9 ways of transferring property: Find out which suits you most

Economic Times |Sadhawa Mishra

As a person’s immoveable property is normally of high value, transfer of the asset should be chosen carefully because the method of transfer can have significant legal and tax implications. Following are various ways of transferring immovable property and the respective pros and cons of each method.

The modes of transfer can be divided into two types: (A) Those where the instrument of transfer needs to be stamped ad valorem and is mandatory to be registered and (B) Those where registration is optional and shall happen only on occurrence of an event.

Type A are as follows: (It must be noted that the registration fees and stamp duty will vary from state to state)

(1) By a Gift Deed

Under section 122 of the Transfer of Property Act, 1882, one can transfer immovable property through a registered gift deed. The immoveable property is transferred voluntarily without any consideration. Transfer through a gift deed is also irreversible and binding. To make the transfer valid it is mandatory to register a gift deed with the sub-registrar as per section 17 of the Registration Act, 1908, and section 123 of the Transfer of Property Act, 1882.

Generally, the transfer by way of gift is prevalent in cases where the transfer happens within blood relations as there is an exemption as regards stamp duty which varies from state to state. For instance, in Maharashtra, in case the property in consideration is a residential or agricultural property and is gifted (without any payment) to family members, then, the stamp duty payable is Rs 200. A residential/agricultural property can be gifted to blood relations without being liable to pay consideration unlike sale/conveyance deed.

The Income tax Act, 1961 specifies that capital gains arising out of a gifted property to blood relations are exempted from tax. However, income accrued from the gifted asset may be taxable.

(ii) By a Partition Deed

Generally the transfer by way of partition takes place in cases where the Karta of the Hindu Undivided Family (HUF) owns various/larger properties (land or otherwise) and wants to transfer the same to other family members Once the partition deed is executed, each member becomes the independent owner of his/her share in the property and is free to sell, lease, gift, etc. his/her asset.

The only issue that remains in this kind of transfer is that there will be only one title deed in original and various other owners won’t be able to hold the custody of the original. However, the same does not vitiate the ownership right of the individuals over the property/ies.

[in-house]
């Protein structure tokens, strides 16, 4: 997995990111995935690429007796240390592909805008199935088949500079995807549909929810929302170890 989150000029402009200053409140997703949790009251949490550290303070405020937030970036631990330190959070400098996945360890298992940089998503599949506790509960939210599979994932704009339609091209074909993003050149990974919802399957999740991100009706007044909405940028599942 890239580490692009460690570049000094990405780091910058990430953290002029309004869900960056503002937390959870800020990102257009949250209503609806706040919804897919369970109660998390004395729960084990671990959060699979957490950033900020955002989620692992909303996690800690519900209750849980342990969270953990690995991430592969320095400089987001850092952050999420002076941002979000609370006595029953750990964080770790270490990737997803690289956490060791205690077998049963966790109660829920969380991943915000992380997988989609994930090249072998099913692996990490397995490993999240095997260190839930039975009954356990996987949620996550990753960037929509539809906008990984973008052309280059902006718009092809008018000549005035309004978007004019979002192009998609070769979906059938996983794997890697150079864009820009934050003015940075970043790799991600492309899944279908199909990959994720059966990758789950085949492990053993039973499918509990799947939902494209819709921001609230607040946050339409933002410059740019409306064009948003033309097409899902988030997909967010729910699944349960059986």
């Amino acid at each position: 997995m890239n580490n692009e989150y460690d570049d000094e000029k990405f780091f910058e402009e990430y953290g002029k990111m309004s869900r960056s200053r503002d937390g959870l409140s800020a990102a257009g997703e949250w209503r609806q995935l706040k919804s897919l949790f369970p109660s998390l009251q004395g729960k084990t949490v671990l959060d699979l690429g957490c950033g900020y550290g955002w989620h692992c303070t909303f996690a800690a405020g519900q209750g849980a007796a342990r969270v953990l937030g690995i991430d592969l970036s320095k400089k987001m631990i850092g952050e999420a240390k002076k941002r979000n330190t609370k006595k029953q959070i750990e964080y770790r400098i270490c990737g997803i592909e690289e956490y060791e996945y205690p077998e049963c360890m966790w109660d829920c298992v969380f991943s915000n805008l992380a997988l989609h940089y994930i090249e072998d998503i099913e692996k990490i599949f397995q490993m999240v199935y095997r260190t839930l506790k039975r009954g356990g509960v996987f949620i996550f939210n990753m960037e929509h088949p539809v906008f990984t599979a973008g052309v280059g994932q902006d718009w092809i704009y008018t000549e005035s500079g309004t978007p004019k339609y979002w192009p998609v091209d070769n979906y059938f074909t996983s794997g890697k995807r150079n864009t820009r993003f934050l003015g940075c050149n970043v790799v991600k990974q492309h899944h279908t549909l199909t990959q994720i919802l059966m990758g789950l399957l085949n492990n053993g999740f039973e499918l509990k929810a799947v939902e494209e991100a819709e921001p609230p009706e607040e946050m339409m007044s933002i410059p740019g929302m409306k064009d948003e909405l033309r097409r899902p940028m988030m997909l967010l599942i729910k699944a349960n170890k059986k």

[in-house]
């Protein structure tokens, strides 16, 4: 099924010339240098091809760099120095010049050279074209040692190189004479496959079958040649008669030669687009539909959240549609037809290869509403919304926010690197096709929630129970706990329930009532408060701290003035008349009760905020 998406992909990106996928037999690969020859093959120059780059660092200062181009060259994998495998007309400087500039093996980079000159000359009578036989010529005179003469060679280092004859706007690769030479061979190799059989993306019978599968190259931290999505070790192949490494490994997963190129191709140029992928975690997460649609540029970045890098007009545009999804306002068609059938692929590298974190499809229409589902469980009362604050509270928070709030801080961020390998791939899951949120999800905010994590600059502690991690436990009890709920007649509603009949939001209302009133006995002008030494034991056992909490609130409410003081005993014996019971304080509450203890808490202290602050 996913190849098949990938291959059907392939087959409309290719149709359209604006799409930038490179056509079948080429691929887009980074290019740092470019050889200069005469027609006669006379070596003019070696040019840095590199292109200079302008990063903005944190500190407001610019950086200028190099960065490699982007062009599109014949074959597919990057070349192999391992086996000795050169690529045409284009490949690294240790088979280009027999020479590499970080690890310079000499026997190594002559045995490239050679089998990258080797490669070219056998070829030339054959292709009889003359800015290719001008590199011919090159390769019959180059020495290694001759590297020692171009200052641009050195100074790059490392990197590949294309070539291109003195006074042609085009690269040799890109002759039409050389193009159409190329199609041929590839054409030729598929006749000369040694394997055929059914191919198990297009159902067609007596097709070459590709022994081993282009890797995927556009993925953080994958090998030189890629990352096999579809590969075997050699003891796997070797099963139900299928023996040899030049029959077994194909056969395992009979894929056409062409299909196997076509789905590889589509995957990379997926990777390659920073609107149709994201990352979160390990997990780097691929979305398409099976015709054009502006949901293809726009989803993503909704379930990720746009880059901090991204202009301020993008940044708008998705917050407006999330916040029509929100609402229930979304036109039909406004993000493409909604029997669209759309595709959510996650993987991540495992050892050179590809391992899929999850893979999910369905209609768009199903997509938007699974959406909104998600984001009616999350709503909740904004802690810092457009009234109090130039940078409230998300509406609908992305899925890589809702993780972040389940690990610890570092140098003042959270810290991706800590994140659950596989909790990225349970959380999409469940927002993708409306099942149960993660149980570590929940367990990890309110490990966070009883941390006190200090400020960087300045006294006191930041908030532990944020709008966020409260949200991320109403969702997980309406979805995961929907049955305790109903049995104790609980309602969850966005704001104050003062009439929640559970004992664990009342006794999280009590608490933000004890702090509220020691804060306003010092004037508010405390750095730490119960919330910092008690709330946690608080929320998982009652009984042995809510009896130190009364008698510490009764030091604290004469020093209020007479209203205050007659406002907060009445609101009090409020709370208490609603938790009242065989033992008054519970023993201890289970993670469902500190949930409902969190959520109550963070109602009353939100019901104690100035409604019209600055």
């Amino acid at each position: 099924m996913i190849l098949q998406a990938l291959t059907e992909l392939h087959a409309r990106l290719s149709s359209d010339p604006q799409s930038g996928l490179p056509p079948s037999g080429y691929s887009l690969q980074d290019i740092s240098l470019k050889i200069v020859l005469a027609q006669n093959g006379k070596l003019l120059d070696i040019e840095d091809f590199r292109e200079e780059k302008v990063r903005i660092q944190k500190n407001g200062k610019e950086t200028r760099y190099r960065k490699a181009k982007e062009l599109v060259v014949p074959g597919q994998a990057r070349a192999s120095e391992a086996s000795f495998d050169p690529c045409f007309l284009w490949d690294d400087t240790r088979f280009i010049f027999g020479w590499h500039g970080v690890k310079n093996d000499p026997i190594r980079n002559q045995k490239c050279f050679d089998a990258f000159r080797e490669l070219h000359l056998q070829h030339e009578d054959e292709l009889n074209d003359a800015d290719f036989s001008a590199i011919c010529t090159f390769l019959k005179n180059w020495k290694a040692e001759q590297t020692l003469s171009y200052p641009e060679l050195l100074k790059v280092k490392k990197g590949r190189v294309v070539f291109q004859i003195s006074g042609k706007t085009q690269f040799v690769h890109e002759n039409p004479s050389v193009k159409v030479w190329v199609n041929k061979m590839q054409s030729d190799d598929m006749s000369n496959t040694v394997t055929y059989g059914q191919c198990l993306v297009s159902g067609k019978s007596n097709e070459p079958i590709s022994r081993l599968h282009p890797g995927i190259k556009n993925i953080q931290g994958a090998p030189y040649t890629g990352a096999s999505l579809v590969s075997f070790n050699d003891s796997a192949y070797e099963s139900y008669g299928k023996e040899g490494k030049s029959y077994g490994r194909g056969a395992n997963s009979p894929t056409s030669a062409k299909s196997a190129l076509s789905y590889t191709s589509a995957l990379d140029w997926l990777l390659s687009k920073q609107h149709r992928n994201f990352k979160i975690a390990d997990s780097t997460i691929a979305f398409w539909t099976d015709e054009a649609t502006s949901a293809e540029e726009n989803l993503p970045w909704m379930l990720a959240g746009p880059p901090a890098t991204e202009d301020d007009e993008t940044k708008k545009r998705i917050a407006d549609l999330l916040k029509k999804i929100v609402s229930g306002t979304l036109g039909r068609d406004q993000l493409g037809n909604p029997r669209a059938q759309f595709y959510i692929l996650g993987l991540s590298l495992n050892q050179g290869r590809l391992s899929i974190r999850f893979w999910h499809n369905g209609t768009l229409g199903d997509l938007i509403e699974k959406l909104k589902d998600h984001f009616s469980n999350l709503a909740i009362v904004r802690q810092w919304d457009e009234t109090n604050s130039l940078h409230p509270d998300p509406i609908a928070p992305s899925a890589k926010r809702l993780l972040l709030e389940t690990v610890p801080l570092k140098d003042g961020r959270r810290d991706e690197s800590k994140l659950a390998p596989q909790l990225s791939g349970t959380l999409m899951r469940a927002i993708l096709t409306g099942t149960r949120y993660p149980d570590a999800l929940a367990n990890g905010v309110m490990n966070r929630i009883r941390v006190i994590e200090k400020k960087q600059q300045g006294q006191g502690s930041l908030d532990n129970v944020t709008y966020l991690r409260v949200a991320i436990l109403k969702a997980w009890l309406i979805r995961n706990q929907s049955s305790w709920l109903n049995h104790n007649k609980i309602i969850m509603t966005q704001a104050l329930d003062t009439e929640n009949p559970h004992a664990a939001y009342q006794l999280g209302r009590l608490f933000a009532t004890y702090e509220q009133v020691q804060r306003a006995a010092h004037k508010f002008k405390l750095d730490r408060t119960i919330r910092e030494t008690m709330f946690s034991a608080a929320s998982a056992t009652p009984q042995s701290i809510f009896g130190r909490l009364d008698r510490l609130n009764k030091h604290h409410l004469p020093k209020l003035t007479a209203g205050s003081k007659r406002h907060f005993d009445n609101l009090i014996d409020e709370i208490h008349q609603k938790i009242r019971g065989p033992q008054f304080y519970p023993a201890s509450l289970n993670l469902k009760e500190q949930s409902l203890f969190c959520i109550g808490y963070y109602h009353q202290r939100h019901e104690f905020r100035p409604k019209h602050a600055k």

To attain legal validity, a partition deed must be registered with the sub-registrar of the area in which the immovable asset is located.

The parties involved in the partition will have to pay stamp duty charges (under the provisions of the Indian Stamp Act, 1899) and registration charges, to get the partition deed registered.

The beneficiaries are not liable to pay any capital gains tax after the division of a property through a partition deed.

(iii) By a Sale Deed

Under section 54 of Transfer of Property Act, 1882, sale is a transfer of ownership in exchange for a price paid or promised or part paid and part-promised. The most common way of property transfer is through a sale deed.

It is crucial for the Sale Deed to be registered in the sub registrar’s office. A Sale Deed if not registered does not pass the ownership to the buyer even if he has paid the full amount upfront to the seller. Stamp duty and registration fee are to be paid compulsorily for such transfer and such kind of transfer attracts capital gain tax.

(The Maharashtra government, in its budget for 2021-22, announced a concession of 1% over the prevailing stamp duty rate on property transactions, if the transfer of house property or registration of sale deed, is done in the name of women. Consequently, women buyers will now pay only 2 % of the property value as the stamp duty.)

(v) By a Relinquishment deed

Relinquishment deed is a legal document/instrument where a legal heir gives up or releases his legal rights in an inherited property for another legal heir such as his mother, son, daughter, brother, sister, etc. The transfer by a relinquishment deed is irreversible.

The said deed must be registered as per section 17 of the Registration Act, 1908.

The stamp duty is applicable only on the portion that is relinquished and not on the full property value.

Transferring the property via a Relinquishment Deed for a consideration will inevitably result in capital gains for the transferor and hence, no tax benefits would accrue to the transferor.

(vi) By a deed of trust

A trust is an arrangement by which the property of the author of the trust or settlor is transferred to another, the trustee, for the benefit of a third person, the beneficiary. In general terms, trusts fall into one of two categories, private trusts and public trusts.